On the positive side, the hand guns owned by the villagers were actually better than those of most soldiers, even regular forces. They were rifles, for the most part, not smoothbore muskets. Far more accurate, especially in the hands of men who’d been hunting all their lives.
Their great limitation on a battlefield was their terribly slow rate of fire compared to smoothbore muskets. That was the reason that professional armies generally used muskets. Wilhelm had heard that the Americans had introduced a method for rapidly rearming front-loading muskets. It involved something called a Minié ball. But he’d never seen one and had no real idea how it was done.
For an ambush like this, however — with Kresse and his men in hot pursuit of the enemy — the villagers didn’t really need to worry much about reloading quickly.
Wilhelm Kuefer had participated in many fights under Kresse’s command. He knew Georg would launch a savage assault on the deserter camp just as dawn was breaking. Then, as the panicked band of mercenaries tried to escape, he would harry them relentlessly — always keeping them to the road and not letting them veer off into the countryside.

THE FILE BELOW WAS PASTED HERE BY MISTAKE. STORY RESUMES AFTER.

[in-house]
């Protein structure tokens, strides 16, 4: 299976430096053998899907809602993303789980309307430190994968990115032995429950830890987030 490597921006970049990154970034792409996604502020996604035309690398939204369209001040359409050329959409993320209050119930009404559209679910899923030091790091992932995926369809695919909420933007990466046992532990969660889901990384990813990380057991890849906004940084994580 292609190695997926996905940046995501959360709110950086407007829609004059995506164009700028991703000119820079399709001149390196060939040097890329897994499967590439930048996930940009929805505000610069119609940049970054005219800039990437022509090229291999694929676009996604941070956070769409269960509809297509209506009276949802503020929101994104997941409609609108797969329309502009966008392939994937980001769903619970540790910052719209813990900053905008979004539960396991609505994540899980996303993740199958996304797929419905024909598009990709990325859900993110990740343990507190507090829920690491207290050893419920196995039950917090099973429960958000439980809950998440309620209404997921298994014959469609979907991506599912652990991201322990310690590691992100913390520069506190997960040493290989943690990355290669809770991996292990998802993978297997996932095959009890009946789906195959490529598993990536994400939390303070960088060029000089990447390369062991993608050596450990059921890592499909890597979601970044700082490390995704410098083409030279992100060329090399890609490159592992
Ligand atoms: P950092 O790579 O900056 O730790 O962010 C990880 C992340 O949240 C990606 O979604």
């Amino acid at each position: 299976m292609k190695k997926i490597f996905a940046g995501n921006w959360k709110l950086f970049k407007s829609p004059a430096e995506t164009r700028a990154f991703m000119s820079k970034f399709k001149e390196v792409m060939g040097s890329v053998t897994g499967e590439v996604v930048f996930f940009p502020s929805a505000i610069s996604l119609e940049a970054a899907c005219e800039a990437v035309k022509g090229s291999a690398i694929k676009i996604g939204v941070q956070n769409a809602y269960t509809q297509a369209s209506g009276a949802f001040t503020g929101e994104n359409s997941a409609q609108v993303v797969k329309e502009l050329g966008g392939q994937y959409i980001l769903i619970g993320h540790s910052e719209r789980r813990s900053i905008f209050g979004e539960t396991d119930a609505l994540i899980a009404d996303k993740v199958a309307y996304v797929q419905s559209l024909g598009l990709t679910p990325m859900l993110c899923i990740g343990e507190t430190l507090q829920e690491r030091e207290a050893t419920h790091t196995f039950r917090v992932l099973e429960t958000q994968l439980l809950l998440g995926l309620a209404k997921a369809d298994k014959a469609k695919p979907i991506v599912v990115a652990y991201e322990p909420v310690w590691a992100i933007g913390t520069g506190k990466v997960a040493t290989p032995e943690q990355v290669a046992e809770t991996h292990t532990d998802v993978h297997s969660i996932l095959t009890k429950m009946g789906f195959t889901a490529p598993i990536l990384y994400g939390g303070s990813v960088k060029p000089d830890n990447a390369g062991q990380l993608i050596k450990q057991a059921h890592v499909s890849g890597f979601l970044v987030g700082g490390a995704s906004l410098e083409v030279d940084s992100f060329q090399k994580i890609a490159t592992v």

The road would seem like the safest escape route, anyway. So, they’d follow it for two hours after the initial assault — well over six miles of a mountain “road” that was more in the way of a trail for pasturing cows. By the time they arrived at the ambush site where Kuefer and his cannon and militiamen were waiting, they’d be exhausted as well as terrified.
When the first deserters appeared around the bend, the militiamen began shooting them down. But, at Kurfer’s prior orders, only a handful of them were firing, their best marksmen, and they were not firing volleys. Their fire was deadly because of its accuracy, but it wouldn’t seem to the deserters that they were facing a sizeable opponent. Just some mountaineers trying to defend a local village; at worst, a small number of skirmishers from the same partisan group who’d attacked them.
Either way, especially in a panic over the oncoming and relentless pursuit, Kuefer had figured the deserters would try to rush the barricade and simply drive over the presumed handful of men guarding it.